There can, therefore, be no objection if a third party claiming an interest in the property, sues for a declaration that B was not the lawfully wedded of A. In an English case', it was specifically held that a declaration may be granted that a marriage has been dissolved. The grant of similar relief was held to be competent in a Calcutta case".

1. Ban-erji, Law of Specific Relief in British India (T.L.L. 1906), page 490, cited in Abdul Karim v. Sarraya Begum, A.I.R. 1945 Lab. 266, 270.

2. Holland, Elements of Jurisprudence page 35l,eited in Abdul Karim v. Sarrava Begum, A.i.R. 1945 Lab. 266, 270.

3. See also Ranxakrislmna v. Narayan. A.I.R. 1915 Mad.

4. 4.8§I'ar Shafei v. Har Shafei, (1953), All England Reports 7 .

5. Near Jehan v. Eugene Tischenko, A.l.R. 1942 Cal. 345.

19

2.7. We are, for the above reasons, not inclined C'1311E°'1°l ' l'BCOlIImCl1' to accept the proposal under discussion. dad 2.7A. The next proposal is to substitute, in sec- Section ig. tion 12(2)(b)(irt) of the Hindu Marriage Act, the '2)"''"'')' words "said ground?' for the words "the grounds of decree." This berbal change is obviously appropri- ate, and we agree with the proposal.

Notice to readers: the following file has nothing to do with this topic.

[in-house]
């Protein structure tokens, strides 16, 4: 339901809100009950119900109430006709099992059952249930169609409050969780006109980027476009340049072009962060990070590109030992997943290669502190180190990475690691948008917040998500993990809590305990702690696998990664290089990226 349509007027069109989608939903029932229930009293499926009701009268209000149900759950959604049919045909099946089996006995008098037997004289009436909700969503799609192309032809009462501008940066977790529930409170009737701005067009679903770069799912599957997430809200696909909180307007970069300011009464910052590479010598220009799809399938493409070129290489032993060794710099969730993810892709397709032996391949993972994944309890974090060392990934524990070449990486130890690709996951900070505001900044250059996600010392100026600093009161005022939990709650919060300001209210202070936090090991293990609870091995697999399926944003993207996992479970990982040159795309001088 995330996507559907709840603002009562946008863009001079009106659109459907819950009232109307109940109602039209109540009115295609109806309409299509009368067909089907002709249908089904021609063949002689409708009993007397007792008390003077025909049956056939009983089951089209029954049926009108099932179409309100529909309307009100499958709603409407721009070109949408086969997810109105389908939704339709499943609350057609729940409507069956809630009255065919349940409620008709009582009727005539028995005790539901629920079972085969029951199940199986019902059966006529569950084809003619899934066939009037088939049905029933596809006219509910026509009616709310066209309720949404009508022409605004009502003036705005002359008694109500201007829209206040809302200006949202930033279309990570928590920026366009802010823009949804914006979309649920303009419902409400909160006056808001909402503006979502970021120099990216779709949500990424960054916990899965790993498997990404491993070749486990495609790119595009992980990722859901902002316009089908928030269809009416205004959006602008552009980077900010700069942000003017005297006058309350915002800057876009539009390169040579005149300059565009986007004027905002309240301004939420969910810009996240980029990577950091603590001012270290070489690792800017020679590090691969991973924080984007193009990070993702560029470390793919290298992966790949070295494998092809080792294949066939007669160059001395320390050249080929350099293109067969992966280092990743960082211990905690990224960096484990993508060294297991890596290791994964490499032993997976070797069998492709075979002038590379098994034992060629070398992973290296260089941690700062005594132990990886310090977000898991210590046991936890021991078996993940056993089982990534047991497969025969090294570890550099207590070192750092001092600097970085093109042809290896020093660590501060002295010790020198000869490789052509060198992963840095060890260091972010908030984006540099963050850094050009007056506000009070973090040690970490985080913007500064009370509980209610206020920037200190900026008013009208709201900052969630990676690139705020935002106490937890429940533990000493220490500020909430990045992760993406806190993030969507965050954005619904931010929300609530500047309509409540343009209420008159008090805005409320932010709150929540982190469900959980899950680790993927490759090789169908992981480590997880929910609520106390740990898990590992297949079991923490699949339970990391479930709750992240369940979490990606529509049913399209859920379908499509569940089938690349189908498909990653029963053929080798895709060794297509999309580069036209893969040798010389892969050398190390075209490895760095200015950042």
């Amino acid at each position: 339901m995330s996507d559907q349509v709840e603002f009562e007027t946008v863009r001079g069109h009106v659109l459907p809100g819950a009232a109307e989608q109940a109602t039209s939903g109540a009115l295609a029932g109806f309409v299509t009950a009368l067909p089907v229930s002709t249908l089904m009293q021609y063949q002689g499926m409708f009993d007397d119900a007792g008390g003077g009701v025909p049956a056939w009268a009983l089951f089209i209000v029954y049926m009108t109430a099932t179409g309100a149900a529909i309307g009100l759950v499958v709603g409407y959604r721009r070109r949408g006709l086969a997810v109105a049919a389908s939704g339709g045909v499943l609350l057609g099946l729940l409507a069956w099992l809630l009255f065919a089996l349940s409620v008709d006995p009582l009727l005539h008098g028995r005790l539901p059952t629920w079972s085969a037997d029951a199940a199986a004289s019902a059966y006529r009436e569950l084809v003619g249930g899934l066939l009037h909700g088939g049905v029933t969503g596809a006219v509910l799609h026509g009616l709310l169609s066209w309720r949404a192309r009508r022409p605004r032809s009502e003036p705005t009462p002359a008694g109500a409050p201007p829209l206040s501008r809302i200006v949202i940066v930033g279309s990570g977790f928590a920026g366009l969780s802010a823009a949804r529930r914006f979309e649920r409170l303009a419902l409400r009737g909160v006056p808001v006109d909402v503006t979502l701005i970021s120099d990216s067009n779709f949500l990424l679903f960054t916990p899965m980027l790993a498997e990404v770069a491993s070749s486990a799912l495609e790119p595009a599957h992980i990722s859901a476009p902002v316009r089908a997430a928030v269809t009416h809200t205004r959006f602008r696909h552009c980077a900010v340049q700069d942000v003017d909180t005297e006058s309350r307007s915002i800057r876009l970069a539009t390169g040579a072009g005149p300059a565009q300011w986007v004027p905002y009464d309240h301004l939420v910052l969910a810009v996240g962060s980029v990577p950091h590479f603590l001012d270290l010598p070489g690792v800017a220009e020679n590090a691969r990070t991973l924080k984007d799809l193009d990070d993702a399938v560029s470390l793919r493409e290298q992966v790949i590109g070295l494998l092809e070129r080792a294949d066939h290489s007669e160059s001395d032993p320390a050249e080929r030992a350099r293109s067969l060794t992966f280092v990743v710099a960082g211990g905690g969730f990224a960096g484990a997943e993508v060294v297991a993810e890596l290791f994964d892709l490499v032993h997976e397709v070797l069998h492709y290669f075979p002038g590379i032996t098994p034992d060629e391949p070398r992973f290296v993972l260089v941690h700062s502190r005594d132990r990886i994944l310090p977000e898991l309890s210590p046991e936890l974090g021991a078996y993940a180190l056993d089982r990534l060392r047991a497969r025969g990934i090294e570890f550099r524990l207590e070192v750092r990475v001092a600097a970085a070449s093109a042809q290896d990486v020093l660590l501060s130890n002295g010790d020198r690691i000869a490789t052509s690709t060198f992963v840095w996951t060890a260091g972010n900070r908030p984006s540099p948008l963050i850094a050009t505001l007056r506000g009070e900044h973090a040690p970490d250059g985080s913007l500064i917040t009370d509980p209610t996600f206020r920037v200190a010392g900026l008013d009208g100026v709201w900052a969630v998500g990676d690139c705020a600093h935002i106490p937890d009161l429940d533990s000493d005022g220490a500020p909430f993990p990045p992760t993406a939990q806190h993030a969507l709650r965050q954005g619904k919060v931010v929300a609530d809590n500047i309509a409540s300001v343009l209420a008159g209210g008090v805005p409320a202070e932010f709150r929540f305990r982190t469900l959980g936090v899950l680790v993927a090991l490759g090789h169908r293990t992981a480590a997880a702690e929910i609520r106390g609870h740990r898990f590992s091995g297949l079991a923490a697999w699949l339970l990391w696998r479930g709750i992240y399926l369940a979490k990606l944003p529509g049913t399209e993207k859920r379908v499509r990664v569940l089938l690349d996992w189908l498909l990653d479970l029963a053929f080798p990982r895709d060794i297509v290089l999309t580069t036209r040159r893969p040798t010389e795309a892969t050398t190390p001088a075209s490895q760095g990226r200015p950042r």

2.8. Under section 13(1)(v) of the Hindu Section 136) Marriage Act, (so far as is material), any marriage may be dissolved by a decree of divorce on the ground that the other party--"(v) has for a period of not less than three years immediately preceding the pre- sentation of the petition, been suffering from vene« real disease in a communicable form." There is no restriction that the disease should not have been con- tracted from the petitioner,--- restriction explicitly provided for in the corresponding provision relating to judicial separation'.

disease The proposal is to add the words "disease not having been contracted from the petitioner" in s. 13(1)(v). It is pointed out that these words occur in s. 10(1)(d) of the Hindu Marriage Act i dealing with venereal disease as a ground for a judi-

cial separation.

_i 2.9. While we agree that there should be no dis- parity between venereal disease as a ground for judi- cial separation and the same as a ground for divorce so far as the source of the disease is concerned, it appears to us that it would simplify the statement of the law if -the condition that the venereal disease should not have been communicated by the peti- tioner, is removed from section 10(1)(d).